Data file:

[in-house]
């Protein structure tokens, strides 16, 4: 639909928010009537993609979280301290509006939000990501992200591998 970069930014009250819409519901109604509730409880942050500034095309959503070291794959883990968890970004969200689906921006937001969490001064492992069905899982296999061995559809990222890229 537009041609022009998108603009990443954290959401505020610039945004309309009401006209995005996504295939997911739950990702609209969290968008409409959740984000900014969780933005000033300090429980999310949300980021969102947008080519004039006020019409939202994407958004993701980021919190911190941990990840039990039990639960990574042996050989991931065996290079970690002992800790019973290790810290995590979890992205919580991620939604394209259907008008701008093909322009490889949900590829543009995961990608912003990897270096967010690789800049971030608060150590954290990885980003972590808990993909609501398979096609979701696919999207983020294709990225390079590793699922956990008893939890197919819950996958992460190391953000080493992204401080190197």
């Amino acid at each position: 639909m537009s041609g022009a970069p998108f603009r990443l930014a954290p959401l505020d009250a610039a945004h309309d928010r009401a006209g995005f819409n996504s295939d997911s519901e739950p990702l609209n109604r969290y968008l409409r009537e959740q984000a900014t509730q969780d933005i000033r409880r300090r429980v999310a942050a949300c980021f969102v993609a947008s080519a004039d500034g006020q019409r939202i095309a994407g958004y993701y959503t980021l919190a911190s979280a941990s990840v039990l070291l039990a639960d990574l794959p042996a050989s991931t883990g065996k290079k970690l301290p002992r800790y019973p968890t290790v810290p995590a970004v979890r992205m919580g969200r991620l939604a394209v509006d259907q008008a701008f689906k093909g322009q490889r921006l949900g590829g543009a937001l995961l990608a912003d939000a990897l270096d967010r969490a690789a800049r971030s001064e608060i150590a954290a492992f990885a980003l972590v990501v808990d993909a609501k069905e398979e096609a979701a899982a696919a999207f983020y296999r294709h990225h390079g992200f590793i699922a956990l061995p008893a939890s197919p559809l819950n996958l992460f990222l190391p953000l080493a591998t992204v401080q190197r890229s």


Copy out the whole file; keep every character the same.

[in-house]
């Protein structure tokens, strides 16, 4: 639909928010009537993609979280301290509006939000990501992200591998 970069930014009250819409519901109604509730409880942050500034095309959503070291794959883990968890970004969200689906921006937001969490001064492992069905899982296999061995559809990222890229 537009041609022009998108603009990443954290959401505020610039945004309309009401006209995005996504295939997911739950990702609209969290968008409409959740984000900014969780933005000033300090429980999310949300980021969102947008080519004039006020019409939202994407958004993701980021919190911190941990990840039990039990639960990574042996050989991931065996290079970690002992800790019973290790810290995590979890992205919580991620939604394209259907008008701008093909322009490889949900590829543009995961990608912003990897270096967010690789800049971030608060150590954290990885980003972590808990993909609501398979096609979701696919999207983020294709990225390079590793699922956990008893939890197919819950996958992460190391953000080493992204401080190197």
């Amino acid at each position: 639909m537009s041609g022009a970069p998108f603009r990443l930014a954290p959401l505020d009250a610039a945004h309309d928010r009401a006209g995005f819409n996504s295939d997911s519901e739950p990702l609209n109604r969290y968008l409409r009537e959740q984000a900014t509730q969780d933005i000033r409880r300090r429980v999310a942050a949300c980021f969102v993609a947008s080519a004039d500034g006020q019409r939202i095309a994407g958004y993701y959503t980021l919190a911190s979280a941990s990840v039990l070291l039990a639960d990574l794959p042996a050989s991931t883990g065996k290079k970690l301290p002992r800790y019973p968890t290790v810290p995590a970004v979890r992205m919580g969200r991620l939604a394209v509006d259907q008008a701008f689906k093909g322009q490889r921006l949900g590829g543009a937001l995961l990608a912003d939000a990897l270096d967010r969490a690789a800049r971030s001064e608060i150590a954290a492992f990885a980003l972590v990501v808990d993909a609501k069905e398979e096609a979701a899982a696919a999207f983020y296999r294709h990225h390079g992200f590793i699922a956990l061995p008893a939890s197919p559809l819950n996958l992460f990222l190391p953000l080493a591998t992204v401080q190197r890229s």